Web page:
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Many microbes have the ability to reduce transition metals, coupling this reduction to the oxidation of energy sources in a dissimilatory fashion. Because of their abundance, iron and manganese have been extensively studied, and it is well established that reduction of Mn and Fe account for significant turnover of organic carbon in many environments. In(More)
Pseudomonas aeruginosa infection is preceded by selective adhesion of the bacteria to the host target cells via diverse adhesins, including lectins. This step enables maximal damage to the target host cells by the bacterially secreted injurious toxins and enzymes. The production of both lectins and many of the virulence factors is positively controlled by(More)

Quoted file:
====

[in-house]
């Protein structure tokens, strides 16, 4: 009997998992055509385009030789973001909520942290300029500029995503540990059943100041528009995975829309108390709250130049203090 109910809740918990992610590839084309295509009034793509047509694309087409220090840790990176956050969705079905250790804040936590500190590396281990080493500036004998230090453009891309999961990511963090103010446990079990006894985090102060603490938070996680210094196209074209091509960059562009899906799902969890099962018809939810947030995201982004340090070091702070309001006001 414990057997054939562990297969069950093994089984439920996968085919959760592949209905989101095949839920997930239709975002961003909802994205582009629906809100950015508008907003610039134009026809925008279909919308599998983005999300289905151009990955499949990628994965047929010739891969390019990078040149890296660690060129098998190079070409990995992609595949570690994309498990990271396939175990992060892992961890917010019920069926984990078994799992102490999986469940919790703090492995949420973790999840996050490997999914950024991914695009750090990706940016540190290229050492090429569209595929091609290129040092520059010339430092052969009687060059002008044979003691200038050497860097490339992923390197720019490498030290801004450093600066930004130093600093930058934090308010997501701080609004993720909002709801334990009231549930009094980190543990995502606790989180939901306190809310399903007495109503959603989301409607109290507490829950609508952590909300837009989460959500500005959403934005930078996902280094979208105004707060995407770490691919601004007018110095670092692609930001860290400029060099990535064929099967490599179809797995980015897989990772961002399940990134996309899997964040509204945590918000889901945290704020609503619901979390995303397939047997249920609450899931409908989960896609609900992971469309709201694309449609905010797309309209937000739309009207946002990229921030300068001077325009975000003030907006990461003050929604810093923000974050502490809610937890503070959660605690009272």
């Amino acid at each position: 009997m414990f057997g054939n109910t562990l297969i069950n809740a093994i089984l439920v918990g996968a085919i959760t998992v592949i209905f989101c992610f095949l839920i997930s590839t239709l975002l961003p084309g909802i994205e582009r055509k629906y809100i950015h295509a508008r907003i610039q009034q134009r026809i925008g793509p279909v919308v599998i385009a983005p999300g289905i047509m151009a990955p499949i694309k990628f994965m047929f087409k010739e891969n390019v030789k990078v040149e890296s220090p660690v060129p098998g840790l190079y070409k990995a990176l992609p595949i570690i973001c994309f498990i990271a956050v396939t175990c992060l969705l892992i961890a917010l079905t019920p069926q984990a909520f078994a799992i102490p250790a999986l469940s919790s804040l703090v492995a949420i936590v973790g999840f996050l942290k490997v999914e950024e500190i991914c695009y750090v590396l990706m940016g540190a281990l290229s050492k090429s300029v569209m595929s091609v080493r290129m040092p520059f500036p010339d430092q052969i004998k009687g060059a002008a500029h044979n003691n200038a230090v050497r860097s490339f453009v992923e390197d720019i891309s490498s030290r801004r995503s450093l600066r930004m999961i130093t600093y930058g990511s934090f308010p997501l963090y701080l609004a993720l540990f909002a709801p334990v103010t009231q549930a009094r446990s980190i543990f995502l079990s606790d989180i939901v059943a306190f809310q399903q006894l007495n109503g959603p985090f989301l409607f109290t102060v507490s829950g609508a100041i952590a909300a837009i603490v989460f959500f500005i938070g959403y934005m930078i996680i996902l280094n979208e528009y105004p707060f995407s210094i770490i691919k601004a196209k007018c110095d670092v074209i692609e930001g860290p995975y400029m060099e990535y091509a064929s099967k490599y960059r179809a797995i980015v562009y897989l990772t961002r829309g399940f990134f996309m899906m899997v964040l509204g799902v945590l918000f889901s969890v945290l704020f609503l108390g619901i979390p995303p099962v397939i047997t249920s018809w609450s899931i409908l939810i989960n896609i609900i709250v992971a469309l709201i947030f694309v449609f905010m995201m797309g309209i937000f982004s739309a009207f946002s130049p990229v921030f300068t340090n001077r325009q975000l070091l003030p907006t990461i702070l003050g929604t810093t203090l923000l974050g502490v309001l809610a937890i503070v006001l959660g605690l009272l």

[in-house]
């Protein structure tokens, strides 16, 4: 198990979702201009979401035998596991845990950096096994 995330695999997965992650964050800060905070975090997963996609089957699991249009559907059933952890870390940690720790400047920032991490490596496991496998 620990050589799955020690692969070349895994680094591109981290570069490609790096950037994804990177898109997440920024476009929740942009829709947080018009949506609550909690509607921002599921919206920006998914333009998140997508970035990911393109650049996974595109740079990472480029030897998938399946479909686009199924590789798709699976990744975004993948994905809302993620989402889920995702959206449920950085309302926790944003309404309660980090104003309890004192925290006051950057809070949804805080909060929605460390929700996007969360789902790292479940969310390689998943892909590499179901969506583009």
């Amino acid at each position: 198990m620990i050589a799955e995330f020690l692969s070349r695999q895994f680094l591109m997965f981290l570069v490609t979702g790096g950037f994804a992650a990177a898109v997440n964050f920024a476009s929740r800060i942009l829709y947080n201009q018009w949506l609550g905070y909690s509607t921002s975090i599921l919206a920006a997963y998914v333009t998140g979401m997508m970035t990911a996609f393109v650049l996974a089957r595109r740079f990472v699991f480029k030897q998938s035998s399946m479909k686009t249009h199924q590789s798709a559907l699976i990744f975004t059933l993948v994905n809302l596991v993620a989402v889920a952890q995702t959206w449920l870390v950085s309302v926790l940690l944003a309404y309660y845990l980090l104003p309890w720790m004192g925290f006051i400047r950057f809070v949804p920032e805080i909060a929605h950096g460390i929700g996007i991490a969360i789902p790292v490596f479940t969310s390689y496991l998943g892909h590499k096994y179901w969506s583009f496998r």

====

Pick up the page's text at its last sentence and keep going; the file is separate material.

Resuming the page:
The effects of PA-I lectin isolated from the human pathogen Pseudomonas aeruginosa upon cellular metabolism in vivo have been studied using the rat gut as a model system. Orally ingested PA-I lectin stimulated metabolic activity and induced polyamine accumulation and growth in the small intestine, caecum and colon. The nature and extent of the changes(More)
The D-galactose-binding lectin (PA-I) from the bacterium Pseudomonas aeruginosa, isolated by affinity chromatography on Sepharose, was examined for its relative affinities for simple sugars and their derivatives using equilibrium dialysis and hemagglutination inhibition tests. The lectin, which was found to bind 0.68 mol of D-galactose per subunit of 12.8(More)
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